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Bragg Jam donates profits to preserve nature | News

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Bragg Jam donates profits to preserve nature
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The president of NewTown Macon, Josh Rogers, says that about 80 to 90 percent of Bragg Jam profits go toward the Ocmulgee Heritage Trail. Over the last 15 years, the festival has generated over $100,000 for the trail.

The Bragg Jam Festival wants to give back to the community, even after the stages clear.

"It has cost about $15 million to build," Rogers explains. "So if we didn't have partnerships like we do with Bragg Jam, the trail wouldn't be possible."

Last year, Bragg Jam made a $40,000 pledge to the trail. They have earned $10,000 so far and hope to make the rest after this year.

"Thanks to Bragg Jam's contribution, people are going to be able to do a one-hour canoe, kayak, or tube float from the top end of the park to the bottom end of the park," says Rogers.

The trail runs over 10 miles from Amerson City Park south along Spring Street to Central Park. Eventually NewTown Macon wants to have both ends connect.

The Board of Directors for Bragg Jam chose to give to the Ocmulgee Heritage Trail, because it is important to Macon, attracting 100,000 visitors every year.

Rogers says both Bragg Jam and the Ocmulgee Heritage Trail bring the community together in similar ways.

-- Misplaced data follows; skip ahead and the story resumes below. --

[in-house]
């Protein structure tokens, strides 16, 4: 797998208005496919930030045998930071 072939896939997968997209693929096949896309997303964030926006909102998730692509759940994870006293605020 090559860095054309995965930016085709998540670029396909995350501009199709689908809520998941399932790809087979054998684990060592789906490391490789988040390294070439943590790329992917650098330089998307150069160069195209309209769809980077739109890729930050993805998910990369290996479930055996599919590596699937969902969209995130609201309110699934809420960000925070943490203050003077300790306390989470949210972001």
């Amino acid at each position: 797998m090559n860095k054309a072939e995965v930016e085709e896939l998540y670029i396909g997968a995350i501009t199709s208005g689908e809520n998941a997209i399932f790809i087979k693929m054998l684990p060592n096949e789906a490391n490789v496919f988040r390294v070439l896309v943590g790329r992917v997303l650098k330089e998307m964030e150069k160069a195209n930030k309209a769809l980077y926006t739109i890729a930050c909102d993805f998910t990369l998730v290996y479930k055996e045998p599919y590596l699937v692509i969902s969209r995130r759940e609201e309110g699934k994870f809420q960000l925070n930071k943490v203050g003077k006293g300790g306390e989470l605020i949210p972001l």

"It's the one night when shoulder to shoulder, every walk of life is enjoying downtown," Rogers says about Bragg Jam. "And the Ocmulgee Heritage Trail is the same thing every day, so it's a really interesting connection between the two."

Park regular Mark Thompson thinks so, too.

"I think it is great that they are using one artistic means to get to another," he says.

He would come out to the park every day, even volunteering as a groundskeeper. The construction at the Amerson River Park area, though, really messed up his schedule.

"When I got out here it was like, 'I can't do it for that long again!'" Thompson laughs.

Soon enough, with the renovations at Amerson River Park, even more people can come out and enjoy it.

"We're all excited for when spring 2015 comes," says Thompson. "I'll be the first one through the gate!"

Just like Bragg Jam, the Trail will keep attracting people old, young, and maybe young at heart.

All of the money for the trail comes from ticket prices and sponsor donations. And the total cost of the trail's final project is about $5 million.

To buy your tickets or find out more about the plans for the Ocmulgee Heritage Trail, visit www.braggjam.org.


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